It’s a sad truth. Many business owners have Networkingitis. It affects your your desk and desk drawers. Sometimes it impacts your bookcases, too. These areas become extremely inflamed and are marked by the tell tale sign of business cards oozing from just about every crevice and corner. Fortunately, this disorder is curable and in fact, there are several treatment options for every learning style and preference.
Ok, so this article is a bit tongue in cheek, but it’s not unusual to have your office overrun with business cards that you’ve received from people you’ve met at networking events or conferences. In fact, I will have to deal with this when I go to the NAPO Annual Conference next year.
So, what are you supposed to do with them once you have them? Here are a few tips to help you figure this out.
1. Jog Your Memory. One of the first things I do when I get a business card is to write on the back (or front) of the card where I met the person and one specific thing that will help me remember who they are. Why do I do this? I don’t know about you, but my memory isn’t what it used to be. After some time passes, I have no clue who the person is or why I wanted to keep in touch. By the way, you may want to send a follow up note to the people you received business cards from letting them know that you enjoyed talking with them. Do this a few days after meeting them and be sure to jog their memory with something specific you talked about.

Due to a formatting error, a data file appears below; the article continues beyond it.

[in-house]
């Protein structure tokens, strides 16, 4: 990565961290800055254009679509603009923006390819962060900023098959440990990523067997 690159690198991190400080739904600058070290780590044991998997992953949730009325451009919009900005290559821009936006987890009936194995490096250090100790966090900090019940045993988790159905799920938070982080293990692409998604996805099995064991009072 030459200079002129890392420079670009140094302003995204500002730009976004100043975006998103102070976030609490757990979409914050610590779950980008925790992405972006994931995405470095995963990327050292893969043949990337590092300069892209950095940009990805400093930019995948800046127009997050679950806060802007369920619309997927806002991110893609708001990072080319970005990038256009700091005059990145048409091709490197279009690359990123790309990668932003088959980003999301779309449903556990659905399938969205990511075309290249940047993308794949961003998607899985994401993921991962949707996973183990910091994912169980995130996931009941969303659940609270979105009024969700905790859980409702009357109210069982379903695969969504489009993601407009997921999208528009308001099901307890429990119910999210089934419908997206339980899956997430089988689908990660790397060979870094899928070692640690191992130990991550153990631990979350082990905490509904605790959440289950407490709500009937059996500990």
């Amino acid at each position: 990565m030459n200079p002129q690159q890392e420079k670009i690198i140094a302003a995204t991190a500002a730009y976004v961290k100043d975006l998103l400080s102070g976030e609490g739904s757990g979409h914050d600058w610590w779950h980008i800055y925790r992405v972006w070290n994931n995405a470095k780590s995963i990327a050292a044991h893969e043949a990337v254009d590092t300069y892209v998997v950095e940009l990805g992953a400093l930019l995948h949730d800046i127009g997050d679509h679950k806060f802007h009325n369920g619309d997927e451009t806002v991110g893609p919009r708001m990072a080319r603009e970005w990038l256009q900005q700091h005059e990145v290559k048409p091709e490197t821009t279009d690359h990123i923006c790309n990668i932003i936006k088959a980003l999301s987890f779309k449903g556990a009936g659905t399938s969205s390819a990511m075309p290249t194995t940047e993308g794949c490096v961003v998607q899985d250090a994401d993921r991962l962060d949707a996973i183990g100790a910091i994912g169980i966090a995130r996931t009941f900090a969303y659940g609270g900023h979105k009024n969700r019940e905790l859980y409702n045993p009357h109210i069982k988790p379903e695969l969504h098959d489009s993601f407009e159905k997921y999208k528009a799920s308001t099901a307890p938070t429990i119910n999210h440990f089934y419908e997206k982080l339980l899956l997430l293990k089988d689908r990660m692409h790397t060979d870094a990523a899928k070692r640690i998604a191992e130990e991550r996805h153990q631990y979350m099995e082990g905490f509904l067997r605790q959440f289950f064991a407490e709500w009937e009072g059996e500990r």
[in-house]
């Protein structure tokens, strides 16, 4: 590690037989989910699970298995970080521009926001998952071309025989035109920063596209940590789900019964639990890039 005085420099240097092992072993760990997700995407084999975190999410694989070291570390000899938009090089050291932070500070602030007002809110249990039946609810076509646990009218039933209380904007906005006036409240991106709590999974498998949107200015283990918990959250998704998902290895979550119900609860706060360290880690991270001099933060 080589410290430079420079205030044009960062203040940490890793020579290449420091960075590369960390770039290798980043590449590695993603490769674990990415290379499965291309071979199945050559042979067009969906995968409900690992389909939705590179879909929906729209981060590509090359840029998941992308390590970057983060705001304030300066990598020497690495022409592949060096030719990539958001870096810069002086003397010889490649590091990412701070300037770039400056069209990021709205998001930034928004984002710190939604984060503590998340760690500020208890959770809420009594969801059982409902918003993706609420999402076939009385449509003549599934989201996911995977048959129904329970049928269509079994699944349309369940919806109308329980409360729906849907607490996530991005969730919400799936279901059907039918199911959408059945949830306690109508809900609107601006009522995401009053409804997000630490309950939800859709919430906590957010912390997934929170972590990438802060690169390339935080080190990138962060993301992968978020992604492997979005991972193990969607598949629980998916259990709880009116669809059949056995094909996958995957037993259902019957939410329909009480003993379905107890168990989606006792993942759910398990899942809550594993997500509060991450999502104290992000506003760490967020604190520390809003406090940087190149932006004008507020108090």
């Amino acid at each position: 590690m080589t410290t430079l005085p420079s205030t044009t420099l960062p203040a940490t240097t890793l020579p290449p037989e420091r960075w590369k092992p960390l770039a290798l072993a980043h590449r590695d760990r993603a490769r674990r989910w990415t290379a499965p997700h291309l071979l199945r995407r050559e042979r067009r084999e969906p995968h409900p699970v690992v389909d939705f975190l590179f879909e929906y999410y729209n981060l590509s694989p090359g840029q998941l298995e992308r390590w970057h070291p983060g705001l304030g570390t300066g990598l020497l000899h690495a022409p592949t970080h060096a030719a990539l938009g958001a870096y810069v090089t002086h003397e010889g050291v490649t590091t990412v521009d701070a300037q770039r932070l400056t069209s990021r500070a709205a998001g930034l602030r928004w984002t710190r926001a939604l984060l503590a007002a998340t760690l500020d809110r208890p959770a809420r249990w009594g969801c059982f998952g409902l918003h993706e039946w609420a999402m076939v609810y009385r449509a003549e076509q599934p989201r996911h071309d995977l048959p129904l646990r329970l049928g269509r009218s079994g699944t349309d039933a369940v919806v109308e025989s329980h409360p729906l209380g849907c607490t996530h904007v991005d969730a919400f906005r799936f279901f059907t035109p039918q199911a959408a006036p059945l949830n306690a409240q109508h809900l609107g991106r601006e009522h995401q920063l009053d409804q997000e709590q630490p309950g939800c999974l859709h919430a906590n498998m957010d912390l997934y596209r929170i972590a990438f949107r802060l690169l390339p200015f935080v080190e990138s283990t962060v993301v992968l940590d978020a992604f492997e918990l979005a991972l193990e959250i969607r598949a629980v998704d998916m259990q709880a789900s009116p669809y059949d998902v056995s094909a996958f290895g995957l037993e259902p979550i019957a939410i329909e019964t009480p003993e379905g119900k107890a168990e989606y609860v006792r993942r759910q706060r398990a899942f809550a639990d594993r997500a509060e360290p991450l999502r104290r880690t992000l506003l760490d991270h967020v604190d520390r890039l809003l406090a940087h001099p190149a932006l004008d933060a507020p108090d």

2. Put Them Away. This is usually the hard part. You get home with a bag of cards and you’re tired and you put them in your office and then you walk away. Sound familiar? Try to put your cards away as soon as possible. Put them in a business card book , your Rolodex , or scan them directly to your computer using CardScan or Neat Receipts . You can also go low-tech and put them in business card sheets and store them in a binder. Group cards by event/date, industry, or in alphabetical order.
3. Shoebox Them. You could also let someone else scan them for you. Send your business cards (or receipts) to Shoeboxed.com and they will categorize and store them in an online account for you. They also have other features so check ’em out.
4. Recycle Them. When was the last time you called or e-mailed anyone who’s given you a business card? 6 months ago? A year ago? Think about it, if you called, you would have likely saved the number in your phone or other contact management system – which means you no longer need the card. If you haven’t called, it’s time for you to say goodbye to those cards and put them in your recycling bin. This will free up some room for a number that you really do need.